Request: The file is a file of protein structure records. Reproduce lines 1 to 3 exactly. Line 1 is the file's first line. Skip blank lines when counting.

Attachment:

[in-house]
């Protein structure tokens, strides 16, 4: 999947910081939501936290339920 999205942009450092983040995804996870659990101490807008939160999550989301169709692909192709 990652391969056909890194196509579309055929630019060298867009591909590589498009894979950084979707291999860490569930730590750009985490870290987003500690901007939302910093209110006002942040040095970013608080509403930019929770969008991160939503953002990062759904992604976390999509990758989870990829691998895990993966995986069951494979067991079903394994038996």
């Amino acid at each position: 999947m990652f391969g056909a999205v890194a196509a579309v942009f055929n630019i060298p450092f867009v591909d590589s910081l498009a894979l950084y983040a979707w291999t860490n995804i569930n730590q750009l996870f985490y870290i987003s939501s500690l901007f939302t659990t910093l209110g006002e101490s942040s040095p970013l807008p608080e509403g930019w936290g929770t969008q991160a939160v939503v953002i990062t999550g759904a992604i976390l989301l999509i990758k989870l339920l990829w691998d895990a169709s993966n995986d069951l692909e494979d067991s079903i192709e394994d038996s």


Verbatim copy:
[in-house]
């Protein structure tokens, strides 16, 4: 999947910081939501936290339920 999205942009450092983040995804996870659990101490807008939160999550989301169709692909192709 990652391969056909890194196509579309055929630019060298867009591909590589498009894979950084979707291999860490569930730590750009985490870290987003500690901007939302910093209110006002942040040095970013608080509403930019929770969008991160939503953002990062759904992604976390999509990758989870990829691998895990993966995986069951494979067991079903394994038996």
């Amino acid at each position: 999947m990652f391969g056909a999205v890194a196509a579309v942009f055929n630019i060298p450092f867009v591909d590589s910081l498009a894979l950084y983040a979707w291999t860490n995804i569930n730590q750009l996870f985490y870290i987003s939501s500690l901007f939302t659990t910093l209110g006002e101490s942040s040095p970013l807008p608080e509403g930019w936290g929770t969008q991160a939160v939503v953002i990062t999550g759904a992604i976390l989301l999509i990758k989870l339920l990829w691998d895990a169709s993966n995986d069951l692909e494979d067991s079903i192709e394994d038996s």